A recent study finds that breastfeeding mothers run a reduced risk of developing Alzheimer's disease, with longer periods of breastfeeding further reducing the risk.
The study paper, published in the Journal of Alzheimer's Disease, has suggested that the link may be to do with certain biological effects of breastfeeding. For instance, breastfeeding restores insulin tolerance which is significantly reduced during pregnancy, and Alzheimer's is characterised by insulin resistance in the brain, Xinhua reported.
On the basis of data gathered from a group of 81 British women, researchers observed a highly significant and consistent correlation between breastfeeding and Alzheimer's risk. They argued that this was so strong that any potential sampling error was unlikely.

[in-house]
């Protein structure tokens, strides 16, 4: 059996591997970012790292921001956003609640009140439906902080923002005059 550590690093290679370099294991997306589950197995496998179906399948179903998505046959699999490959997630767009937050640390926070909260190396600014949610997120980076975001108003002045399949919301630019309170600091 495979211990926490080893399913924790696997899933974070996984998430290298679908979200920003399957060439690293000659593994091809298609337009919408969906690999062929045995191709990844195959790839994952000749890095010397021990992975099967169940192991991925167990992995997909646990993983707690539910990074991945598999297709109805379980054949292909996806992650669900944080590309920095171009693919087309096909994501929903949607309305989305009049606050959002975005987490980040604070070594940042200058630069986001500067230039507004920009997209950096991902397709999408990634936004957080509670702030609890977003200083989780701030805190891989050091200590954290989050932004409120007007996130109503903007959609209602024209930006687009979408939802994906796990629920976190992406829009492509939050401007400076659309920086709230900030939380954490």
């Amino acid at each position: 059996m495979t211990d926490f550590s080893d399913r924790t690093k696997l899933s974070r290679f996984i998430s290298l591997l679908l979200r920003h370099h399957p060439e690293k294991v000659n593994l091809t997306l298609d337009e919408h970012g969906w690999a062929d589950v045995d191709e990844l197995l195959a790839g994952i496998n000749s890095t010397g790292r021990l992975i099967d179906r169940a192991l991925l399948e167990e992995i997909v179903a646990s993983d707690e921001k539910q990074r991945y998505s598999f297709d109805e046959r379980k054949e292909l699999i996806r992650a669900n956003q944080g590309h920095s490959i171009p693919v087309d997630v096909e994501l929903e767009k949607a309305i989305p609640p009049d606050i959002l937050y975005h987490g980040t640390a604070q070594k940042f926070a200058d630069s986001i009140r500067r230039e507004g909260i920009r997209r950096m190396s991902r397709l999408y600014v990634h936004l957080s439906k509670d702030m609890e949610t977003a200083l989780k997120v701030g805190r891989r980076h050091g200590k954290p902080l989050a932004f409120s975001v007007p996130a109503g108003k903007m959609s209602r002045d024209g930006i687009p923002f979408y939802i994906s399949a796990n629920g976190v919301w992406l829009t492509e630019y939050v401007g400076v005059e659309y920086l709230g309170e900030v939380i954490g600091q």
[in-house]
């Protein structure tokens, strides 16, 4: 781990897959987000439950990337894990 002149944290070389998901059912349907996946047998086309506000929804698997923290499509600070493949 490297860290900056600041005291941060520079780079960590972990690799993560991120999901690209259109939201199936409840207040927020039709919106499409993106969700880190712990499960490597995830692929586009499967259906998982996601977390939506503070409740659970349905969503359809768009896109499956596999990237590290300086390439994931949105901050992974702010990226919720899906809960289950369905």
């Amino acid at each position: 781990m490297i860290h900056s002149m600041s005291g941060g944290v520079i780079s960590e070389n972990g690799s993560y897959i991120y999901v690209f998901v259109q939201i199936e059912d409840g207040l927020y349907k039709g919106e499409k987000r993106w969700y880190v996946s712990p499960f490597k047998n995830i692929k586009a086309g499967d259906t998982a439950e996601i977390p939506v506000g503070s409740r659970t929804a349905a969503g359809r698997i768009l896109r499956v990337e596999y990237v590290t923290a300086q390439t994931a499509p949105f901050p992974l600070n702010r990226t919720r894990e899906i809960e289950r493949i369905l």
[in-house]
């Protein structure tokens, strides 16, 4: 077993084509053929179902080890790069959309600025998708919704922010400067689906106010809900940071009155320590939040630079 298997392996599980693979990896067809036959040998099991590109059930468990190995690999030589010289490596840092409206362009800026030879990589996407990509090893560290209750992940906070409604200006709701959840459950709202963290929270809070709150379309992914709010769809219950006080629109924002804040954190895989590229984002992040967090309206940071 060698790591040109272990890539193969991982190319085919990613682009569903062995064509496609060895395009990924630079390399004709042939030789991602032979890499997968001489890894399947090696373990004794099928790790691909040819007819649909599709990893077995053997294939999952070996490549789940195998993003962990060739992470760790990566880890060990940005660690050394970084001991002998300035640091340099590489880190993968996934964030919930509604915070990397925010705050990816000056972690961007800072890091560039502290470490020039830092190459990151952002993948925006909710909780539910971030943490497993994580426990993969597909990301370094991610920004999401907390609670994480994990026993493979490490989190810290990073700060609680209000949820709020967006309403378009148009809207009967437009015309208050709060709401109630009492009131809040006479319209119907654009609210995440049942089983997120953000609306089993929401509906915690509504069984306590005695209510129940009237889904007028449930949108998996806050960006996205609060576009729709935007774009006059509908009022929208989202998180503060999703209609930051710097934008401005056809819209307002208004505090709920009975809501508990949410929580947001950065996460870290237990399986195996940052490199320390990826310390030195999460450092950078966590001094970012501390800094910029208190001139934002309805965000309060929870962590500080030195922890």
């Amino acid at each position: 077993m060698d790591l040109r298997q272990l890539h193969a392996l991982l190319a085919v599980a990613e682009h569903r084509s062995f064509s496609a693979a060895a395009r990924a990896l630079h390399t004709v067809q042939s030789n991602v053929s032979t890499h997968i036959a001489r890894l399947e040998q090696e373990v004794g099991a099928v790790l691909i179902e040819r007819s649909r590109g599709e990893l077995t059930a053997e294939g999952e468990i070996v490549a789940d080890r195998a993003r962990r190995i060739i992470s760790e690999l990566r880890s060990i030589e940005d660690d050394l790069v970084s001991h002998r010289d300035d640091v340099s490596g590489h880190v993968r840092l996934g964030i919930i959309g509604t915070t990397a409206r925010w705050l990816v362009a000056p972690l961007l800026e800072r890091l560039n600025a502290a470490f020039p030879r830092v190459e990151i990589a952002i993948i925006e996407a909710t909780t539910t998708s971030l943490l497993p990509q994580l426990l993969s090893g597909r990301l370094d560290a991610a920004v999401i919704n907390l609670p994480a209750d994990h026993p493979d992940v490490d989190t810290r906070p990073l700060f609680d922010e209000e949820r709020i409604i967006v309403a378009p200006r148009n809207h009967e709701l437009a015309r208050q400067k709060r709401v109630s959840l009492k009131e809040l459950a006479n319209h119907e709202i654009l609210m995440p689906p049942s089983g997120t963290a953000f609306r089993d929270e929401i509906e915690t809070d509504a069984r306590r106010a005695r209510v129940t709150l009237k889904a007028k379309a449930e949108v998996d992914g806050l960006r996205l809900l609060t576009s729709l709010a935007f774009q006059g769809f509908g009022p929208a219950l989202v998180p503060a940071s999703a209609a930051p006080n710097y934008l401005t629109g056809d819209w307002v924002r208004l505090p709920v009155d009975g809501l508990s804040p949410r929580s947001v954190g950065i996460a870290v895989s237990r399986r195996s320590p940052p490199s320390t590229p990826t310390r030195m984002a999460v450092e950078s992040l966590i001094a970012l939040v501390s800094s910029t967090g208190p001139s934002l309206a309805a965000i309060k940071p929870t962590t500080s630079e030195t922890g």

"Alzheimer's is the world's most common cognitive disorder and affects 35.6 million people," said the study's lead author Molly Fox of the University of Cambridge.
"In the future, we expect it to spread most in low and middle-income countries. So it is vital that we develop low-cost, large-scale strategies to protect people against this devastating disease," Fox said.
Earlier studies have already suggested that breastfeeding can reduce a mother's risk of certain other diseases.
Research has shown that there may be a link between breastfeeding and a woman's general cognitive decline later in life. Until now, however, little has been done to examine the impact of breastfeeding duration on Alzheimer's risk.